Hurricane Isabel: Somewhere between SC and NJ - SailNet Community

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  #1  
Old 09-14-2003
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VIEXILE is on a distinguished road
Hurricane Isabel: Somewhere between SC and NJ

You guys have about 4 or 5 days to get busy. You''ve GOT to see the GOES satellite photos of this hurricane. Category 5, gusts to 200 or better. Bahamas look o.k., FL looks o.k., but I see a Bermuda High that looks like it might push the thing right into the South Carolina coastline. Again, check out www.crownweather.com, let the thing fully load, and view some of the graphics. 5 or 6 computer models place it between southern SC and as far north as Portland, Maine when it makes landfall. Get busy. KW
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Old 09-14-2003
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kokopelli9 is an unknown quantity at this point
Hurricane Isabel: Somewhere between SC and NJ

Thanks,Viexile. I was in Homestead Florida when Andrew came through and then got hit again in central NC with Hurricane ran 7 years ago. People at my marina are already starting to prepare and make decisions.
I agree with you...we need to get busy and get ready...Mother Nature doesn''t like to be ignored or taken lightly.
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Old 09-14-2003
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tarmand is on a distinguished road
Hurricane Isabel: Somewhere between SC and NJ

Sailnet''s latest article on the topic tells me to anchor in my marina''s basin. OK, sure, that''ll happen.

So in all seriousness, in or out of the water? My insurance will pay all but a small deductable to have the boat pulled (marina says they''ll put ten jackstands under the boat if pulled) What d''ya think?
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Old 09-14-2003
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aggiemom39 is on a distinguished road
Hurricane Isabel: Somewhere between SC and NJ

I really don''t think sitting out of the water in the marina is going to be any better than being in the water at the marina. If you can get your boat FAR away from the storm and she is easily transported its a different story. Here on the Texas Gulf Coast, which has dodged a few mild storms this season, we try to prep our boats as best we can, keep up the insurance and realize that if the storm is stronger than a Category 3, your boat has a strong likelihood of being lost. But the important thing is not to risk your life for the boat, so be careful, and good luck.
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Old 09-14-2003
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tsenator is on a distinguished road
Hurricane Isabel: Somewhere between SC and NJ

aggie,

Well maybe yes and maybe no. Studies have shown that "on average" there is less damge to boats that are hauled. ( http://www.boatus.com/hurricanes/brochure.asp) But if the Hurricane goes close to your location AND it coincides with high tide....then every one tied up to the docks in the marina is screwed ..... A lot of the marinas I see only have pilings that are maybe only 4-5 feet above the dock at high tide...........If we get a storm surge of anything over 5-6 feet at the same time as high tide....Were SCREWED....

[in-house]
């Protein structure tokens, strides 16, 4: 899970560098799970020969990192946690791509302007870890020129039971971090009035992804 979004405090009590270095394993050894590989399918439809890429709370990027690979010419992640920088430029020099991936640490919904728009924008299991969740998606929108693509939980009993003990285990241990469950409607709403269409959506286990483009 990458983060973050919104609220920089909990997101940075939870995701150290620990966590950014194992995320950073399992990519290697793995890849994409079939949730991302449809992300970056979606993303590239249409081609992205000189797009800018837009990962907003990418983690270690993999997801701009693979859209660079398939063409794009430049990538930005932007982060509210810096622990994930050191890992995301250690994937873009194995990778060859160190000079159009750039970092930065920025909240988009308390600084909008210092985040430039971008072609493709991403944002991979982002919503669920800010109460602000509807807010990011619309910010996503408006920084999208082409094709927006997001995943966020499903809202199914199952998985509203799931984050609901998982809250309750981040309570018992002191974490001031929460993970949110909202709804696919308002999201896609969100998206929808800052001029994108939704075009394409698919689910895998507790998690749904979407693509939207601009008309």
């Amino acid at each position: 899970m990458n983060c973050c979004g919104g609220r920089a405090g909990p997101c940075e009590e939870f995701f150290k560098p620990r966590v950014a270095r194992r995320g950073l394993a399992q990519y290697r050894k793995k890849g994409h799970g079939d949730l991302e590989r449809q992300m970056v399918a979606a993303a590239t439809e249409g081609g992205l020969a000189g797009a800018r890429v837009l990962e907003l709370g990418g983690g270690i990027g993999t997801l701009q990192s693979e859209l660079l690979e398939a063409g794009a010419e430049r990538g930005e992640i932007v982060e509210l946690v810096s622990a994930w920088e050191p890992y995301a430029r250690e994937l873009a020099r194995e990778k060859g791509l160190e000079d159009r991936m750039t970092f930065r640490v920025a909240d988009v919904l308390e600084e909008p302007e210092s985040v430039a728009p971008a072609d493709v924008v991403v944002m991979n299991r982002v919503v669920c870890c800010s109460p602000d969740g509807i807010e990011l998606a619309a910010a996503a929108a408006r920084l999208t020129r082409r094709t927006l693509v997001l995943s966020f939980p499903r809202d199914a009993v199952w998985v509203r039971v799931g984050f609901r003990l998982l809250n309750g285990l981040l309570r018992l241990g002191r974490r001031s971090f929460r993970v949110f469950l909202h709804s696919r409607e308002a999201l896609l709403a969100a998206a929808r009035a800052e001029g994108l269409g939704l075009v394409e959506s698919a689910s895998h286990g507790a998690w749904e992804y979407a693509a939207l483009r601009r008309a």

The docks along with the boats will just float away into each other-- It has happened often enough in the worst areas..not to mention that when the surge subsides the boats regularly get impaled on the pilings...take a look at these photos...

http://www.boatus.com/seaworthy/archive/andrew.asp#2

http://www.boatus.com/seaworthy/archive/hugo.asp#3


here is another site with pics and info

http://www.boatus.com/seaworthy/hurricane/default.asp
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Old 09-15-2003
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aggiemom39 is on a distinguished road
Hurricane Isabel: Somewhere between SC and NJ

Just curious--how do the marinas up there view hurricane prep? Down here on the Gulf Coast where we get hammered fairly frequently the marinas have a pretty good education program going. Yearly seminars on prep, brochures in the offices and monthly reminders sent out to us about being prepared before hand (ie buy your supplies for prep at the beginning of the season so you aren''t fighting crowds at West Marine or Lowes, making sure your insurance is in order etc.) We pretty much have part of the prep done each time we leave the boat--seacocks closed, batteries checked, ships papers off extra lines securing her etc. We realize that NOTHING can really save her if its a bad storm with a bad tidal surge. You just have to have insurance and some good luck. We also have to realize that while we are worried about our (second home) boats, others are having to worry about their primary residences, nursing homes are having to deal with keeping their disabled residents safe and hospitals have to keep their critical patients alive while facing power outages and staffing and supply shortages. She looks like a bad storm, and here''s hoping that everyone comes out safely.
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